Where politicians, adventurers (and Welshmen) come to learn
Founded by Queen Elizabeth I in 1571, Jesus College is one of the older Oxford colleges tucked neatly away in the tightly packed area of Turl Street. Part of the University of Oxford, the college has 340 undergraduates, 190 graduates, 68 Fellows and 20 College lecturers. Teaching and research both flourish in this small community. It's a small gem of a college in a part of town where space is at such a premium that it resembles a jigsaw puzzle or elaborate game of Tetris, as all the buildings slot in together.
The main site is compact, and can be visited in a short space of time. The first, 'Front' Quad opens directly onto Turl Street.
You can reach Second Quad by going through a small corridor at the far side of Front Quad, which takes you past the dining hall. The hall is not particularly large, but is beautifully decorated and has attracted praise throughout the centuries. Portraits adorning the walls are both of and by famous people – Charles I was painted by Anthony van Dyck, and Charles II by Sir Peter Lely, for example.
Second Quad features some striking 'Dutch Gables', and it's worth comparing what you see here with other areas. There are differences between all these old Oxford buildings, and it is definitely a good idea to tune your eyes in to appreciating these.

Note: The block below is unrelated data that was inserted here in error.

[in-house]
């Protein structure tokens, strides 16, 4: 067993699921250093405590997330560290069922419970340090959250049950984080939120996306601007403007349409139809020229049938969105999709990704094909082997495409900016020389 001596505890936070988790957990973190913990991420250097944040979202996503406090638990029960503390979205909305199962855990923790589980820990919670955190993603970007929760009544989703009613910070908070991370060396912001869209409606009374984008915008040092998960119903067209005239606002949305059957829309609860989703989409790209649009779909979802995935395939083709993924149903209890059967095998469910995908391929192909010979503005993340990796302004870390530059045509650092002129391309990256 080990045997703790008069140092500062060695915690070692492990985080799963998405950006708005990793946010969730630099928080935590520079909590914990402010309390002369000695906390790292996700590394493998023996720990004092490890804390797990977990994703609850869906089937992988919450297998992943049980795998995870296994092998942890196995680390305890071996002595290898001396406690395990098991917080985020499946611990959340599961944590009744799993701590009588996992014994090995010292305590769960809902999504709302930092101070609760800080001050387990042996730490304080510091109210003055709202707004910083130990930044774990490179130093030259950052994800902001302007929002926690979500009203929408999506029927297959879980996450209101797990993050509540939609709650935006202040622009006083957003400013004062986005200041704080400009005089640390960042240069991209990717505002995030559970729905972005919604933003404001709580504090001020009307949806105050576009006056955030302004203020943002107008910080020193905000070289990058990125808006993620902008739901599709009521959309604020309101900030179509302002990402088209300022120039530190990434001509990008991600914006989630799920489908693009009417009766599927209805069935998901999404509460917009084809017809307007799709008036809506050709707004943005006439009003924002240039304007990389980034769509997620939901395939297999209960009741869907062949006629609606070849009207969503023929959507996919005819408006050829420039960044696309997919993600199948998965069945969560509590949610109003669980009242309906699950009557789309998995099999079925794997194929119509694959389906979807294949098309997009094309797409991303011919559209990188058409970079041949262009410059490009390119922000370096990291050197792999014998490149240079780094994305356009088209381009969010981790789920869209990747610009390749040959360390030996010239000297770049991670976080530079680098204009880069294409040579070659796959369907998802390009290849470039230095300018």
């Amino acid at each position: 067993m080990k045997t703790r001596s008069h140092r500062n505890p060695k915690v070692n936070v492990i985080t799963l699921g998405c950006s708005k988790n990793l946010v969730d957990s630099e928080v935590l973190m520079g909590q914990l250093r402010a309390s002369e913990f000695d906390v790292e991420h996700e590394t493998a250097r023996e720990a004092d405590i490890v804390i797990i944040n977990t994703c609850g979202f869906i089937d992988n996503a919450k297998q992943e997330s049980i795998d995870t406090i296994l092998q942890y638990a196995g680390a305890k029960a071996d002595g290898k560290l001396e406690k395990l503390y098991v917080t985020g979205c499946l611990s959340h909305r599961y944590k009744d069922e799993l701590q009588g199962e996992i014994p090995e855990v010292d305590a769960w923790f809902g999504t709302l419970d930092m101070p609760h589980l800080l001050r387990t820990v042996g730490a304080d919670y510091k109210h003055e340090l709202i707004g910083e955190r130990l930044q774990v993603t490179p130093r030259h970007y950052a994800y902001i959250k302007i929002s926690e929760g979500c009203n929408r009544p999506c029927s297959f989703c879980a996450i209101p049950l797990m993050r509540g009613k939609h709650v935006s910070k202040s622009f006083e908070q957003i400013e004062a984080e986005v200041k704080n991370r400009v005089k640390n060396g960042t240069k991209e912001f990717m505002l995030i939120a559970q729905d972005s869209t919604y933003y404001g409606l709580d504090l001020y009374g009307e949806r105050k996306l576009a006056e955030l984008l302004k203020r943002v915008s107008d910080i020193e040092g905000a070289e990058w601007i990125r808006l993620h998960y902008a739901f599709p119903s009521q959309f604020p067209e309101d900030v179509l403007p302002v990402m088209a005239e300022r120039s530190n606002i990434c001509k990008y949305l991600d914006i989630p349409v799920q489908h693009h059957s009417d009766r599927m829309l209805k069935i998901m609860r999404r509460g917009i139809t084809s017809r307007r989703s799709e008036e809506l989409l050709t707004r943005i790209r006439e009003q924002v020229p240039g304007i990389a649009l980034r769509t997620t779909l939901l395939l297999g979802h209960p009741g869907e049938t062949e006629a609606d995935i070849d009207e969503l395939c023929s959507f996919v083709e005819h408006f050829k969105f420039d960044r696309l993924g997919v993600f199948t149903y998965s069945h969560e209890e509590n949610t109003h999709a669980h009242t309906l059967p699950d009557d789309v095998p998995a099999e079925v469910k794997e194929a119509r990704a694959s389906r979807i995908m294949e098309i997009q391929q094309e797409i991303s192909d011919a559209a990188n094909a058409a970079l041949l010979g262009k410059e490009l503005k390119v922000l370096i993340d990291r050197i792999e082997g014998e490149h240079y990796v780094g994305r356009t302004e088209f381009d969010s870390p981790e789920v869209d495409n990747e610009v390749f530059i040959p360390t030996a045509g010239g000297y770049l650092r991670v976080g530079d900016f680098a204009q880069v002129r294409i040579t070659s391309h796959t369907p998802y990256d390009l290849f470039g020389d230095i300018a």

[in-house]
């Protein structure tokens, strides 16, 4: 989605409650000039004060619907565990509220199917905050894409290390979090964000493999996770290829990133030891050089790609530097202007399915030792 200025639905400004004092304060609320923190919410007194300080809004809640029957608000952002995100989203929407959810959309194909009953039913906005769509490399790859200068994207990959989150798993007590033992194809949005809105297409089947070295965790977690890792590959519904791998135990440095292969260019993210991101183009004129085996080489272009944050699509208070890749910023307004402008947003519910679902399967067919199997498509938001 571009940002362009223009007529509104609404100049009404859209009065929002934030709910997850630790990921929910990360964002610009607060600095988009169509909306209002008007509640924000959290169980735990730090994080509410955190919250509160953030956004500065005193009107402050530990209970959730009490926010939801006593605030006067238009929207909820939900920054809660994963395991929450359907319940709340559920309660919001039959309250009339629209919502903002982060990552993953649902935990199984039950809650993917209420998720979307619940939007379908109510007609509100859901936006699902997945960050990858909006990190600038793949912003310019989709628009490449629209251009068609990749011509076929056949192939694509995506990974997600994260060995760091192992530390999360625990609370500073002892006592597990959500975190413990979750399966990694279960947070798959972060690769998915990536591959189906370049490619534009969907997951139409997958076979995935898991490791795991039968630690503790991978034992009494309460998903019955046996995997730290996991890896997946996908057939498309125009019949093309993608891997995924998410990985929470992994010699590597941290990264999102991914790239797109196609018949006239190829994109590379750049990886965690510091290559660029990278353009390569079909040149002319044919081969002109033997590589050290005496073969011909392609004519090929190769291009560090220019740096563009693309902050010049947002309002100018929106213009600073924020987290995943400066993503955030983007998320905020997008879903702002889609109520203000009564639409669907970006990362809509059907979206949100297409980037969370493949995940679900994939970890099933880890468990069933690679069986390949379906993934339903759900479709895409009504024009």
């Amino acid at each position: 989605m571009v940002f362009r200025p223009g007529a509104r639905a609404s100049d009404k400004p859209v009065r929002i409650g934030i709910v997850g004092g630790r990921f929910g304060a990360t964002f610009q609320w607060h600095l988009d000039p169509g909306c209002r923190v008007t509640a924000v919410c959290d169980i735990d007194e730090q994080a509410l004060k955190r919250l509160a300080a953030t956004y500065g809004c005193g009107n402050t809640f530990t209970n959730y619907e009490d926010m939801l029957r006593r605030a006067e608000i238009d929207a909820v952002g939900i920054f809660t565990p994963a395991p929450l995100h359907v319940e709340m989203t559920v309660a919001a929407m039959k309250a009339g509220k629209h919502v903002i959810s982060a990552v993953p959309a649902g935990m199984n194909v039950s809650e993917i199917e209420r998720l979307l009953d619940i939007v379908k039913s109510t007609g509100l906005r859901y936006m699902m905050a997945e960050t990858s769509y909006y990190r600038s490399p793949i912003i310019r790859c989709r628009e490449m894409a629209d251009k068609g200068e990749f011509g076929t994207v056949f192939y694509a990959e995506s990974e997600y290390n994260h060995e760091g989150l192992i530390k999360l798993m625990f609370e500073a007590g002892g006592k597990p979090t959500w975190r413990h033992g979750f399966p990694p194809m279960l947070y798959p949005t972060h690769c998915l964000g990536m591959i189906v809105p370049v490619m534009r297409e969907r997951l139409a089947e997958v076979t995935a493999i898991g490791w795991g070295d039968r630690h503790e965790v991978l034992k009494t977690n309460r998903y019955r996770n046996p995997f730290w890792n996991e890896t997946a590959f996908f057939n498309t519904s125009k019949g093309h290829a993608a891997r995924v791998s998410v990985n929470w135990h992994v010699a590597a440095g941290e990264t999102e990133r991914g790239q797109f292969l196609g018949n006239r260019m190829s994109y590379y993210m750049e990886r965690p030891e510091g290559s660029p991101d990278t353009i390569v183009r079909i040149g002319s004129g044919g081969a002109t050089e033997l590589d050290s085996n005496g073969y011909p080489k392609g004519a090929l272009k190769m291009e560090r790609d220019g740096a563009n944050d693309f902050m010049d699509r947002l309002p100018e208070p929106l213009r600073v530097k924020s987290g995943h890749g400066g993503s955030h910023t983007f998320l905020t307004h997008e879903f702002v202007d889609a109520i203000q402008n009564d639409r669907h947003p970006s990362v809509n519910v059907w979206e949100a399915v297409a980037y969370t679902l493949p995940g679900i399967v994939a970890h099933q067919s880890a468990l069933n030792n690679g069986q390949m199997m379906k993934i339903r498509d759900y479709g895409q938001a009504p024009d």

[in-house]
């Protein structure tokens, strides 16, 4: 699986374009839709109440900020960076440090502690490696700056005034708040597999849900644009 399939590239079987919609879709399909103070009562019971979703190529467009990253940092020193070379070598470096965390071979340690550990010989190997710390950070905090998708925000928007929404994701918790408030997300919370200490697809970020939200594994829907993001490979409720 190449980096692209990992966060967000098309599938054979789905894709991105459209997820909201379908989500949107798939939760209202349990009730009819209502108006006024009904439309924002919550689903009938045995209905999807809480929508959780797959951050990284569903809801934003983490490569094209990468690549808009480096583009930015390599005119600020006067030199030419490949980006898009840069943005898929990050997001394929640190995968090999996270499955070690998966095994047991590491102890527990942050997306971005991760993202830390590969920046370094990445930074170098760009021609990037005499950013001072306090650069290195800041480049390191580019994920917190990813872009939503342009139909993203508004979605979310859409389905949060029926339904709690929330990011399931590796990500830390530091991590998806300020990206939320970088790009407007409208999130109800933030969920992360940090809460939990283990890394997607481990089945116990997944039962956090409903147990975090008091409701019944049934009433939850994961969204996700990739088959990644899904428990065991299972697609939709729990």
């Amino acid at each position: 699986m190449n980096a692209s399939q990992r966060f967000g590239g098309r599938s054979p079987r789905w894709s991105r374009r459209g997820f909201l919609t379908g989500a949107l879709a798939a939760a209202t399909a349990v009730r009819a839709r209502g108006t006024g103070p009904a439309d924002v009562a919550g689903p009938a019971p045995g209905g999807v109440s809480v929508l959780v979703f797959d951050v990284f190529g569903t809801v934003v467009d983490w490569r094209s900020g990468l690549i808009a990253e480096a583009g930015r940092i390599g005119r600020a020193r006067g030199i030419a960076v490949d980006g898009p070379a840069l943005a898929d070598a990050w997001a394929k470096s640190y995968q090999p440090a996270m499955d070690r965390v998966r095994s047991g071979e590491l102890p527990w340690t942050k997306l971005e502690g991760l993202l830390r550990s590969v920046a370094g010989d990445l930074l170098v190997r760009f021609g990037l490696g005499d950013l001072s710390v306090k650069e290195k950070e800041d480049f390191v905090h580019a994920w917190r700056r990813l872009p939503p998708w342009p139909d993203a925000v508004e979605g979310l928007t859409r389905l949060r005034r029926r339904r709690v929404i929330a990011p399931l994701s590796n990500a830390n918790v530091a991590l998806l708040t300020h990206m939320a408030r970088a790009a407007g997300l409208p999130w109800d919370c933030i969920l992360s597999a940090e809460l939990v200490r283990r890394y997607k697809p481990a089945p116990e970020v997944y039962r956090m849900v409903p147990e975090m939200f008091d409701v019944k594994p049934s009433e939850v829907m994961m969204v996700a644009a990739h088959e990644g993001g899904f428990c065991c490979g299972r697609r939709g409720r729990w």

The so-called 'Third Quad' was created by a restructuring of the space between 1906 and 1908. It's now just a thin strip of space surrounded by a variety of college buildings, but is technically still a quadrangle and so merits the name. It is not accessible as part of a general college visit.
There is another nearby site, just over the road on Ship Street. Here there are state of the art conference and teaching facilities alongside 31 student rooms, but it's not an area generally open to casual visitors.
T.E. Lawrence, better known as Lawrence of Arabia, is perhaps one of the college's most famous alumni. His image can be found around the college, particularly, for visitors, in the college. Other famous alumni include Harold Wilson and Magnus Magnusson – the college includes politicians, entertainers, sportsmen, clerics, academics and many other notable people among its old members.
It's often known as a college with a Welsh connection. Founded at the request of a Welsh clergyman, Hugh Price, the college has maintained its links with Wales. It has, for example, specified Welsh Supernumerary Fellows, and continues to work closely with secondary schools there.
You can book college facilities including conferences, dinners or occasionally bed and breakfast accommodation. Visiting the college on a more ad hoc tourist basis is also possible. It's open 14:00-16:30 most days.